I have been thinking about my mother since Mother’s Day was this month, which is also the month she was born and passed away at the age of sixty-eight. After briefly describing my mother and our family life, I will discuss important lessons that I learned from her as a way of expressing my gratitude and paying tribute to a woman who made a difference in this world in many ways, but one whose personal story or positive influence on others will only be known to those she affected.
My mother was barely over five feet tall with a physical handicap that she never let affect her life in a negative way. She took care of six children essentially on her own, as my father had chronic alcoholism, depression, and anxiety during her entire adult life. Dad was often unemployed and our family was often broke and dependent on public assistance. When drunk, he was sometimes violent towards her and us, and was essentially an absent father to us children as he did little to mentor us or teach us about life with positive role-modeling, although I would say that I learned so much from observing how he lived his life and interacted with our family despite all the problems and chaos he caused. My mother left him a number of times for a few days, but always returned to take care of us. Her terminal illness influenced him to get help with his alcoholism and mental health problems.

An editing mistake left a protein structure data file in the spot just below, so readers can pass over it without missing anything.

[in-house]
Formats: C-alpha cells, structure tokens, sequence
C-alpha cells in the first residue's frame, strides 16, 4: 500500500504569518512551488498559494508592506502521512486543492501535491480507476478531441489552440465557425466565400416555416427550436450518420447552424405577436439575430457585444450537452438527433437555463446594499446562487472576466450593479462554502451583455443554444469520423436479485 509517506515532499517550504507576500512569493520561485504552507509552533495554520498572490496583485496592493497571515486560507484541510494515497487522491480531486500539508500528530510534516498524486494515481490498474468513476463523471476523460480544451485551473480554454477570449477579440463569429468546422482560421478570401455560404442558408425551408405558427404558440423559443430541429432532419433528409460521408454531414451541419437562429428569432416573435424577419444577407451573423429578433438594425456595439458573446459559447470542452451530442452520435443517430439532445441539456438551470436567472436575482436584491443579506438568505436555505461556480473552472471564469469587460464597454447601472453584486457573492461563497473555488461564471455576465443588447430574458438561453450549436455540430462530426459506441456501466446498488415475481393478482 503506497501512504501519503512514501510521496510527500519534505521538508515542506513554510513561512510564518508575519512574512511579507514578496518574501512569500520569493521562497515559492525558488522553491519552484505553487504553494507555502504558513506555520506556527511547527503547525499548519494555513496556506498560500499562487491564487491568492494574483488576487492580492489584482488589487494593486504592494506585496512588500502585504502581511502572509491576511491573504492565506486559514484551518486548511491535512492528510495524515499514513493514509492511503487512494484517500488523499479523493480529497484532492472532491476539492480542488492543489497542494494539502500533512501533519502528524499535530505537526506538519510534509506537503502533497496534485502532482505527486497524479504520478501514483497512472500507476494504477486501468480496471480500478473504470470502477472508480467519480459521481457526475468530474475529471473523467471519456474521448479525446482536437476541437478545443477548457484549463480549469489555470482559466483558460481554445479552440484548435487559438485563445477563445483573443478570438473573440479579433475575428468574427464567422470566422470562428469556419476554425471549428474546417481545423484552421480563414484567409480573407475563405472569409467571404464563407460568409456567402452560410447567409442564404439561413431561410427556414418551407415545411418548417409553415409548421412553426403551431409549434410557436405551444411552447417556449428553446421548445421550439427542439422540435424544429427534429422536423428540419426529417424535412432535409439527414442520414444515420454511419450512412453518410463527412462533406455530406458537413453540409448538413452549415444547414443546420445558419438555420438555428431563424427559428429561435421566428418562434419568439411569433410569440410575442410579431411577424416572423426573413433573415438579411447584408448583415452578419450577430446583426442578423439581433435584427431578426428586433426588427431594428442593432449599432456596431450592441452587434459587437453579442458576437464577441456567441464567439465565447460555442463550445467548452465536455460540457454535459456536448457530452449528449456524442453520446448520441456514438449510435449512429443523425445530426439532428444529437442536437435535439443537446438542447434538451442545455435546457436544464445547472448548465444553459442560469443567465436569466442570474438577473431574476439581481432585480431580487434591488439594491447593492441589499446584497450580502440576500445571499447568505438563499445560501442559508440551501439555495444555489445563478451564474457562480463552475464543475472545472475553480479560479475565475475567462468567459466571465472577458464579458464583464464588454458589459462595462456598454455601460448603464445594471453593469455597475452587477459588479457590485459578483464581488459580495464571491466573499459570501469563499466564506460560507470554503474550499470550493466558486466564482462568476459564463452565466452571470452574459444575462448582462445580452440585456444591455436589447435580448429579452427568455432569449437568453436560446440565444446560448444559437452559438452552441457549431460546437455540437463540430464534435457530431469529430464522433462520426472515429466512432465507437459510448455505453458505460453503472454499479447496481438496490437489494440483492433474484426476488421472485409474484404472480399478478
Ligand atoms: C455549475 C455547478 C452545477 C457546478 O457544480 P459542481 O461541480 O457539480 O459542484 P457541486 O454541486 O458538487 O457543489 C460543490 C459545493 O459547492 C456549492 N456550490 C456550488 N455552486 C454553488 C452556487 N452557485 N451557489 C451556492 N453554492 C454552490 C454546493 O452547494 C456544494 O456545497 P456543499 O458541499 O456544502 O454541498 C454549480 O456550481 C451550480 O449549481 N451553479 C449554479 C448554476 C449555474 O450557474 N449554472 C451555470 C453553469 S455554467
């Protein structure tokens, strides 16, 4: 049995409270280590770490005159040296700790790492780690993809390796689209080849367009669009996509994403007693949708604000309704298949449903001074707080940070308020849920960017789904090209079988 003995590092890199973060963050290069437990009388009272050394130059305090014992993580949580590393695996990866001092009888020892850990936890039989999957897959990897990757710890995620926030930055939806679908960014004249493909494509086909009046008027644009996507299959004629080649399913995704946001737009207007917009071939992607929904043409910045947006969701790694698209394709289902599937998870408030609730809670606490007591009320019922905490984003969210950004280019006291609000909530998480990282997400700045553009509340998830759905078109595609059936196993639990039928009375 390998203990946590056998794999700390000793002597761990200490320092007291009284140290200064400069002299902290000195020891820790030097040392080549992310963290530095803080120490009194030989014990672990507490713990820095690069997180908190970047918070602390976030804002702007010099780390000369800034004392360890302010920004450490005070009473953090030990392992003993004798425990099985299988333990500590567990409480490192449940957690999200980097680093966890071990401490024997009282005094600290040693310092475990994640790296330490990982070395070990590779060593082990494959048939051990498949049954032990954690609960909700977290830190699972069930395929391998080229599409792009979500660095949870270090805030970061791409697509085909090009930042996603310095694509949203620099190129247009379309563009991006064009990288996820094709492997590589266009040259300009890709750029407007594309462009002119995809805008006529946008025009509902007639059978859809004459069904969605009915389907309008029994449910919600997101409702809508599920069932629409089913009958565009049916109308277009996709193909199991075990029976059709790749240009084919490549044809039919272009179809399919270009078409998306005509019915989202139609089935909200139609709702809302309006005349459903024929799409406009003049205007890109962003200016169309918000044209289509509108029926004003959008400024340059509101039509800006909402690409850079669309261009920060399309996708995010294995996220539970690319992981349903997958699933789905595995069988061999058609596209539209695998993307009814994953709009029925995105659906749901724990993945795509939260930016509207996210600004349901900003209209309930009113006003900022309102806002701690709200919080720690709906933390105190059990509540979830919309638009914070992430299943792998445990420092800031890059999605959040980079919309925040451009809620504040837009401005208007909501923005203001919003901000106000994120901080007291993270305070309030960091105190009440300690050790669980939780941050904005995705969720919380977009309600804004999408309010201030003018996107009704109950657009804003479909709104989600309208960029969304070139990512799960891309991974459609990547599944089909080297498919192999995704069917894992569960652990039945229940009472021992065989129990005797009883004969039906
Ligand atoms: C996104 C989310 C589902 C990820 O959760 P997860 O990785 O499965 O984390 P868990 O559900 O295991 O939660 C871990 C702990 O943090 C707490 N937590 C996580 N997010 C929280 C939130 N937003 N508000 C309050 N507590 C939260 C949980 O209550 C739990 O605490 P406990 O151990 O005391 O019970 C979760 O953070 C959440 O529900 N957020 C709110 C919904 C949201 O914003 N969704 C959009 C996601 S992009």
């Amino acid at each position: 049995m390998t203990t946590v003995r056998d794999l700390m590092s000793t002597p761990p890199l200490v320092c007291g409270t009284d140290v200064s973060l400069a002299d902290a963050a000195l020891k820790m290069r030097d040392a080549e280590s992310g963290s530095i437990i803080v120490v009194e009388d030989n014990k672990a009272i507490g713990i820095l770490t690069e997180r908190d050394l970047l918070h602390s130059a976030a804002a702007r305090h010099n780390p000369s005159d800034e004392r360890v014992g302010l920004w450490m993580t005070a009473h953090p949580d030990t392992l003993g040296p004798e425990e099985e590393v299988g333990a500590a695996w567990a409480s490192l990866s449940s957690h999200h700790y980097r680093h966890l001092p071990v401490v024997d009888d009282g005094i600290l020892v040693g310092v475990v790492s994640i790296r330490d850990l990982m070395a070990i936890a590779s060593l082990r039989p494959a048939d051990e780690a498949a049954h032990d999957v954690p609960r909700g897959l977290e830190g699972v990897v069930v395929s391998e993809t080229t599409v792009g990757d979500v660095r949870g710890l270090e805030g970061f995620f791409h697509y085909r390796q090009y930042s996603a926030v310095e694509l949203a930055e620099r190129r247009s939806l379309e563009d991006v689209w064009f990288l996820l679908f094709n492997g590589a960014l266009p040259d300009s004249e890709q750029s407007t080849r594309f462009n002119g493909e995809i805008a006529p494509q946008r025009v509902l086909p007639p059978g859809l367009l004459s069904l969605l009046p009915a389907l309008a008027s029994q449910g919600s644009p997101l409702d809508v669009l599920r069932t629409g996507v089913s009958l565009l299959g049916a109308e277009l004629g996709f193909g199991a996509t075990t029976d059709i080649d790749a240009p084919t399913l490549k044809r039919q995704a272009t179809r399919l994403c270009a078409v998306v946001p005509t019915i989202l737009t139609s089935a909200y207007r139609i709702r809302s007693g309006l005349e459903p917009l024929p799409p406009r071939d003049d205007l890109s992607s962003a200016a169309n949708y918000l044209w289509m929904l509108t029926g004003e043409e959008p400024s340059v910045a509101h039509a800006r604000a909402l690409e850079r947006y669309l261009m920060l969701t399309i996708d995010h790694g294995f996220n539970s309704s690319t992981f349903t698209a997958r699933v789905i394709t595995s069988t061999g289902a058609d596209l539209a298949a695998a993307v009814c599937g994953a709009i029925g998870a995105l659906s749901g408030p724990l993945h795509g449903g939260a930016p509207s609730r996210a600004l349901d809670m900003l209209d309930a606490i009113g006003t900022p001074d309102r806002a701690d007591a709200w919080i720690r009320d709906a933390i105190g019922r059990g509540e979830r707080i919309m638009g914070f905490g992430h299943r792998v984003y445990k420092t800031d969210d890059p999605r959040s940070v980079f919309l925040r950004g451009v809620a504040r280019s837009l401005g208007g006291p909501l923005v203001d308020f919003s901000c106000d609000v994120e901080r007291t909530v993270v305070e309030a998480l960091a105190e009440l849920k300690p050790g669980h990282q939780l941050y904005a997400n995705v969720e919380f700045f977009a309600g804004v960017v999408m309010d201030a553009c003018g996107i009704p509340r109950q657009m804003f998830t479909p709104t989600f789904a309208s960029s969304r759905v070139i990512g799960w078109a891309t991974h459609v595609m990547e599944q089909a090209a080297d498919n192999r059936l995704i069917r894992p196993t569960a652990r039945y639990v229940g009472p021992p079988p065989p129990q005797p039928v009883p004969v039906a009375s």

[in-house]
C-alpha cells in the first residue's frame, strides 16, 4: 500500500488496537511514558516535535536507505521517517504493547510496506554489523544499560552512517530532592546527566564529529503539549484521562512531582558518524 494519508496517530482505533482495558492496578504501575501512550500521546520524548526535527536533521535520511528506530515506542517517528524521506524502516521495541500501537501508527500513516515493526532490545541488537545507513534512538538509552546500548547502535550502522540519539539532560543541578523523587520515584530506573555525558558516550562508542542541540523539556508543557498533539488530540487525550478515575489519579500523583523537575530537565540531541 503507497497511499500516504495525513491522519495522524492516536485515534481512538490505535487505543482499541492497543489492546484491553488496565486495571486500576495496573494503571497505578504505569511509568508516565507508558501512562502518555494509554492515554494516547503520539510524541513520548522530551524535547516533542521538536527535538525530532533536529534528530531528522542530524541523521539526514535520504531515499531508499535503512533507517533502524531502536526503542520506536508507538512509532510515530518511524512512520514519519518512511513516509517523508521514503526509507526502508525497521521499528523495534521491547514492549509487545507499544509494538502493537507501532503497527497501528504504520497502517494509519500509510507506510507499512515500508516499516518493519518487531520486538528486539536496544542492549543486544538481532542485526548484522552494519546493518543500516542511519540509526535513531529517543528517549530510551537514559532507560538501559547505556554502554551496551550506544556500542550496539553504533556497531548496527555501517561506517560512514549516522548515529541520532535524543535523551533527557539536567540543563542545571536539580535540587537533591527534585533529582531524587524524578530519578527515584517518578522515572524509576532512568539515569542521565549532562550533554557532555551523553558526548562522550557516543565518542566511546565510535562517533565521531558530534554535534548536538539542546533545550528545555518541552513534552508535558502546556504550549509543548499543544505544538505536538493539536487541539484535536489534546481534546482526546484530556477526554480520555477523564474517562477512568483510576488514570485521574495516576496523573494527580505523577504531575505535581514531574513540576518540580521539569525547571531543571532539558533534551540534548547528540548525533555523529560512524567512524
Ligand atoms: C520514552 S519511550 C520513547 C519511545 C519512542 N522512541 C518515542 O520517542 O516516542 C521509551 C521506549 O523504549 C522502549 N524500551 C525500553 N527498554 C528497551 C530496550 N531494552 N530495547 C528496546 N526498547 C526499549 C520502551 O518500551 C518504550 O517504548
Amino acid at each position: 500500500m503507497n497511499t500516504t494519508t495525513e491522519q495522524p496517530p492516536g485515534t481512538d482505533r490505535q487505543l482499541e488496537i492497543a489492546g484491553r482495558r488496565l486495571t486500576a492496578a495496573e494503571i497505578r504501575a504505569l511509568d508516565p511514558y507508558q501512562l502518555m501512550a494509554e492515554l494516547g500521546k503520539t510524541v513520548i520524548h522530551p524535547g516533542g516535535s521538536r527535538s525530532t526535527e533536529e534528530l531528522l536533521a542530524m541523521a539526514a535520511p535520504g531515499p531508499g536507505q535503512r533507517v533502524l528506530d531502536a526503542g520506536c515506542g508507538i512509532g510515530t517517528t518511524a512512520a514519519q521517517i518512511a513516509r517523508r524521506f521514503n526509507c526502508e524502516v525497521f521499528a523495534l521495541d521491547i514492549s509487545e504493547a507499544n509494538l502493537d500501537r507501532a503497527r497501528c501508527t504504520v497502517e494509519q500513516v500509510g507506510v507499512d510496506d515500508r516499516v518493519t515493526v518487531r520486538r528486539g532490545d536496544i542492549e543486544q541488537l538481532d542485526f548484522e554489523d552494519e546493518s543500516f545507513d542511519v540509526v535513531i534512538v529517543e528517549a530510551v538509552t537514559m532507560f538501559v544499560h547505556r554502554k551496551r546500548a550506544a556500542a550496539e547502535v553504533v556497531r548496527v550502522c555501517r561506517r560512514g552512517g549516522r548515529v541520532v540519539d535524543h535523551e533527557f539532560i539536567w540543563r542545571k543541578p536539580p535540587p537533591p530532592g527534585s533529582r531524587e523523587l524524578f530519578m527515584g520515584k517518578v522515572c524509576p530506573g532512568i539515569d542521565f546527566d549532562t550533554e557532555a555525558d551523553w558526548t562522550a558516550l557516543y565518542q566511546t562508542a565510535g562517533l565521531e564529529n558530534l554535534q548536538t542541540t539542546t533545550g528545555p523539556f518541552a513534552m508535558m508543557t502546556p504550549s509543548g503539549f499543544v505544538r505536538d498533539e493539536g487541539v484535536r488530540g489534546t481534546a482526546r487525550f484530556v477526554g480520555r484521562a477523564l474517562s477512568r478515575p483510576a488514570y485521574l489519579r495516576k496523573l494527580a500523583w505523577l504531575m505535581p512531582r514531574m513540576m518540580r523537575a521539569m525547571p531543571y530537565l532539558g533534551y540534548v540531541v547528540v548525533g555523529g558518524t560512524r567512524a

Mom lost her father early in life, her mother in middle age, a young brother in World War II, and a sister in her thirties to cancer. Sadly, her other siblings avoided her due to my father’s alcoholism and behaviors they did not want to be exposed to. Despite the many losses of her parents and siblings, the lack of closeness with other siblings, and the absence of a stable home life, I believe my mother did her best in raising us and promoting important values.
I never recall my mother having an appointment with a dentist or doctor until late in life when she was diagnosed with cancer. On the other hand, she was often calling doctors for my father who had all types of aches and pains. My dad’s mother was one of the most psychosomatic people I have ever known, so she probably influenced him in regards to physical ailments. I have no memories of this grandmother doing anything nice for my mother or her grandchildren as her focus was on her own physical health concerns.